It’s no secret that language can be a powerful tool in many ways, but how often do you consider how language can change your outlook on life?
When it comes to separating optimists from pessimists, there are two words in particular that can be especially illuminating. And I’m prepared to bet you’ve said them to yourself or to clients in the past week.
They are: “What if…?”
Depending on how you use them, the words “what if” can change your outlook on a situation
“What if” is a powerful phrase no matter how it’s used.
For those more inclined towards a glass-half-empty mindset, it’s riddled with fear and anxiety. It might precede sentences like:
- “What if the train is delayed or cancelled and I miss the meeting?”
- “What if I fluff my words in the interview and don’t get the job?”
- “What if I fail the exam?”
But those who lean more towards the glass-half-full mindset can find the phrase liberating and exciting:
- “What if I try something new to see what happens?”
- “What if this turns out to be my best idea yet?”
- “What if we could exceed the target?”
As you can see, these two simple words could have vastly different effects on you depending on how you choose to frame the question.
Being an optimist could help you to live longer, but pessimism has a role to play in this too
The human brain is wired to look for negatives to keep ourselves safe. By asking “what if that noise was an intruder?” or “what if that storm heads this way?”, we can take the necessary actions to reduce risk and avoid potentially life-threatening situations.
So, there is certainly space for pessimism. Yet a number of scientific studies have found that an optimistic outlook can have beneficial effects on lots of different areas of your life.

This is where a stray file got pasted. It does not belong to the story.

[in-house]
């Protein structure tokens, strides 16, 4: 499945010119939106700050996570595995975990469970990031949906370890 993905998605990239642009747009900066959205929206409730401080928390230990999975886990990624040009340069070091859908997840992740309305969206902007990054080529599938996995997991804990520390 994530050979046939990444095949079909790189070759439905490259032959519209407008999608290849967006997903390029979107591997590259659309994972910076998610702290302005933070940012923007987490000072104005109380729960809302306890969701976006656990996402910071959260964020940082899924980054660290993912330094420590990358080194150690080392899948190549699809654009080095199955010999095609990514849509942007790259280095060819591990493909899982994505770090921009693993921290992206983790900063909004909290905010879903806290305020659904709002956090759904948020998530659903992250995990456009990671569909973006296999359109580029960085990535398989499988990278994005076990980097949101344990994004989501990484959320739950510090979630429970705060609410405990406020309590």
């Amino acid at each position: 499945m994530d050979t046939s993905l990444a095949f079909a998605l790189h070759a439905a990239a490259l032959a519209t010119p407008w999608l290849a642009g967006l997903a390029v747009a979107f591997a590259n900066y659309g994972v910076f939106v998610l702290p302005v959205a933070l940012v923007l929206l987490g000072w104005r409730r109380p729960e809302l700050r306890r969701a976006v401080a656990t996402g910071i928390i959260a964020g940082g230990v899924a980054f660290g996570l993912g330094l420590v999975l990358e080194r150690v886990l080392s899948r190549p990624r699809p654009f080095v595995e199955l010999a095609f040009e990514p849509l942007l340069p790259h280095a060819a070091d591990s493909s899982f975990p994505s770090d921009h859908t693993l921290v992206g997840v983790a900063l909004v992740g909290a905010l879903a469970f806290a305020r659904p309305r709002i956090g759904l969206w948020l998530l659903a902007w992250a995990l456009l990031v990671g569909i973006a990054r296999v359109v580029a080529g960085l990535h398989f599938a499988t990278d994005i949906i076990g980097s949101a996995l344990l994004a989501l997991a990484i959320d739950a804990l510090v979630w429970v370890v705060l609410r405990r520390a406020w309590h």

For example, CNBC reports that optimists are more likely to live past the age of 90 than those who have a more pessimistic outlook. Meanwhile, Fast Company reports that optimists are more likely to perform well at work and experience job satisfaction.
It’s important to keep in mind that, in these studies, optimism isn’t defined as plastering on a smile and ignoring difficult issues. Rather, it’s about believing that good things are to come even if you’re experiencing challenges in the present. It’s also about taking positive, proactive steps to seize opportunities when they arise.
Using this powerful phrase in your marketing could be a game-changer
Including a healthy mix of positive and negative “what if” sentiment could help your marketing to build trust with your reader and demonstrate the value of different aspects of financial planning.
Let’s start with the negative connotations.
When you’re speaking to your clients, you might have used questions like these to talk about subjects like financial protection and estate planning:
- “What if you weren’t able to work for an extended period of time because of injury or illness?”
- “What if you were to pass away, how would your family cope financially?”
These are important questions to consider, helping your reader to understand the importance of protecting themselves against risk.
But there’s also something to be said for using “what if” to create optimism in your marketing.
- “What if you could retire sooner than you imagined?”
- “What if you could help your children or grandchildren onto the property ladder during your lifetime, rather than waiting to gift to them in your will?”
- “What if you could use your pension to support your business growth?”.
These sorts of questions can help your reader to look past their fears and imagine what might be possible with your help.
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